Tuesday, July 17, 2001
High Court Upholds Death Sentence in ‘Poisoned by Love’ Murders
By KENNETH OFGANG, Staff Writer/Appellate Courts
The state Supreme Court yesterday unanimously upheld the death sentence given a Fresno man convicted of killing his mother and two wives by poisoning.
Steven David Catlin was sentenced to death by Kern Superior Court Judge Lewis E. King in 1990 for the 1984 murder of his mother, Martha Catlin, after being convicted of her murder and that of his fourth wife, Joyce Catlin, which occurred in 1976.
The case was the subject of the 1993 television movie “Poisoned by Love: The Kern County Murders.” Steven Catlin was portrayed by Harry Hamlin, better known as one of the stars of the television series “L.A. Law.”
The two crimes were tried together under an information filed in 1985, but the death penalty did not apply to the murder of Joyce Catlin because it occurred before California reinstated the death penalty. Catlin was tried separately in the 1984 death of his fifth wife, Glenna Kaye Catlin, and convicted in 1988.
Catlin’s court-appointed appellate attorney, Horace Freedman of Culver City, argued that it was unfair to prosecute his client in Joyce Catlin’s death because two possible witnesses had died in the interim. Had he not been tried simultaneously for Joyce Catlin’s murder, Freedman further argued, he might not have received the death penalty for killing Martha Catlin.
In any event, Freedman contended, the two murders shouldn’t have been tried together.
Joyce Catlin died in a Bakersfield hospital three weeks after being admitted with flu-like symptoms. The death certificate listed the cause of death as acute respiratory failure to due unknown microorganisms, although paraquat poisoning was suspected.
Paraquat is a herbicide used to control weeds. Experts testified that tests capable of disclosing the presence of the substance more than 72 hours after administration didn’t exist in 1976.
After Martha Catlin died in 1984, doctors concluded she died of paraquat poisoning. After police interviewed doctors who treated and autopsied Joyce Catlin, Steven Catlin was charged with both murders.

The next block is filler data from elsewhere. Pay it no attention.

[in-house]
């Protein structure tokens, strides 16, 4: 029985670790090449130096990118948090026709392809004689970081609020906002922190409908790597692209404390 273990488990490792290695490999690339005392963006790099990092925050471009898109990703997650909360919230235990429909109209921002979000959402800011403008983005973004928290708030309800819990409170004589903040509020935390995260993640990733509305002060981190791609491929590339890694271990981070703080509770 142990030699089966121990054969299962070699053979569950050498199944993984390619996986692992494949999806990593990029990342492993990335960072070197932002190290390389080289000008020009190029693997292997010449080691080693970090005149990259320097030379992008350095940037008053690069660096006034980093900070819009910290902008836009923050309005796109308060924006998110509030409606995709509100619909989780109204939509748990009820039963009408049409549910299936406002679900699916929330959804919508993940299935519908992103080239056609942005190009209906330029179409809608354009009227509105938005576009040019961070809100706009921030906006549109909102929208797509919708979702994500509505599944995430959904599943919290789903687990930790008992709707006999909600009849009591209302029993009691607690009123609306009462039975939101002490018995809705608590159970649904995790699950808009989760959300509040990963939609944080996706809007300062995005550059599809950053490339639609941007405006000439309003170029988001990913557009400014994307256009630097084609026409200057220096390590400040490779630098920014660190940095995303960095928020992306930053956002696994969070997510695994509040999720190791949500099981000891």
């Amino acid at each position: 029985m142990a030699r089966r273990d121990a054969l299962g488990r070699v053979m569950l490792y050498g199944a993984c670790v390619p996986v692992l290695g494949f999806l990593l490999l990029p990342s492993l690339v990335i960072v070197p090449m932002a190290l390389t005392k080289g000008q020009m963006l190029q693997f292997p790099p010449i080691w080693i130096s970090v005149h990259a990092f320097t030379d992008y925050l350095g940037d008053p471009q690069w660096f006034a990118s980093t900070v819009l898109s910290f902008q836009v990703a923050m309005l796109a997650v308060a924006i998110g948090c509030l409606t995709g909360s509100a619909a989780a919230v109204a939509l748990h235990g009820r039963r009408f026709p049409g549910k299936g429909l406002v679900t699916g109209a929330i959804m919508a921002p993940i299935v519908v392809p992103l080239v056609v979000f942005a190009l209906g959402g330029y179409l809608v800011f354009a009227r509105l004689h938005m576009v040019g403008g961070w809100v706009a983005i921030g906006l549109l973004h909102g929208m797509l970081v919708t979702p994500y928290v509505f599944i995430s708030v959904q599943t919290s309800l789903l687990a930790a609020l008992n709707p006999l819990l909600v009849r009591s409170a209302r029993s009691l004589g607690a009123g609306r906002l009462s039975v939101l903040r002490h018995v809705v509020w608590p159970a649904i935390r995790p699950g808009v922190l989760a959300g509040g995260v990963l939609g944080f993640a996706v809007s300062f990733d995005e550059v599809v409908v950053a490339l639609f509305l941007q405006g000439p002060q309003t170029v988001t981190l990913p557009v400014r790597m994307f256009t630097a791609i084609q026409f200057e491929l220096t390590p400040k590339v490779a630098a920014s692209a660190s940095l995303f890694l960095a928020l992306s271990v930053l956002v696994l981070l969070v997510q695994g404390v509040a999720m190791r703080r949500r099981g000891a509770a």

He was also convicted in Monterey Superior Court of the murder of Glenna Kaye Catlin, who also died of paraquat poisoning, and sentenced to life imprisonment without parole, prior to the Kern County trial.
Prosecutors at the Kern County trial presented evidence of all three murders, although jurors were not told until the penalty phase that Catlin had been convicted in the Monterey case.
They were then told to consider the prior-murder-conviction special circumstance along with the financial-gain, murder-by-poison, and multiple-murder special circumstances they had already found true.
Prosecutors presented evidence that Catlin had financial motives for killing the women—he was the beneficiary of life insurance policies on his wives and the sole beneficiary of his mother’s estate. There was also testimony that he had expressed fear his mother might disinherit him and leave her estate to charity instead, and that she had disapproved of his multiple marriages and divorces.
There was also evidence that Catlin—who worked in agriculture in the 1970s—had access to paraquat and had told people that it could be used to poison someone. Police obtained a bottle of paraquat, with a 1977 date marked on it, from a garage that Catlin shared with Glenna Kaye’s father.
Prosecutors also presented testimony from a jailhouse informant that Catlin asked for assistance in intimidating his third wife—who had persistently told authorities that Catlin murdered the three women—and that Catlin had admitted the killings. In the penalty phase, there was evidence that Catlin had assaulted his first wife in the 1960s.
Catlin testified that he never killed anyone, didn’t have access to paraquat, and never told anyone about the substance’s deadly properties.
Chief Justice Ronald M. George, writing for the high court, said there was no error in trying Catlin for the murder of his fourth wife, or in joining that charge with that of murdering his mother.
Catlin didn’t show that the deceased potential witnesses—employees of the Kern County Coroner’s Office at the time of Joyce Catlin’s death—would have given favorable testimony, the chief justice said. Nor was Catlin prejudiced by his own loss of memory over the intervening nine years, the chief justice said, since there were no significant details that he might have forgotten.
“Moreover, the delay in prosecution was justified,” the chief justice went on to say. “Because of limitations in forensic science and because of the manner in which Joyce’s tissue had been preserved, it would have been extremely difficult or impossible to make out a case against defendant at or near the time of the murder.”
A joint trial was appropriate, George said, because of the similarity between the two murders. And the other-crimes evidence concerning Glenna Kaye Catlin’s murder was admissible for similar reasons, the chief justice said.
“Paraquat poisoning is rare, and its occurrence with respect to two close relatives of one person is unlikely to be a matter of chance or to be the result of a spontaneous impulse,” George wrote. “When evidence of a third instance of the same type of poisoning is introduced, as it properly was in the present case, the inference regarding a common design or plan becomes very strong.”
The case is People v. Catlin, 01 S.O.S. 3394.
Copyright 2001, Metropolitan News Company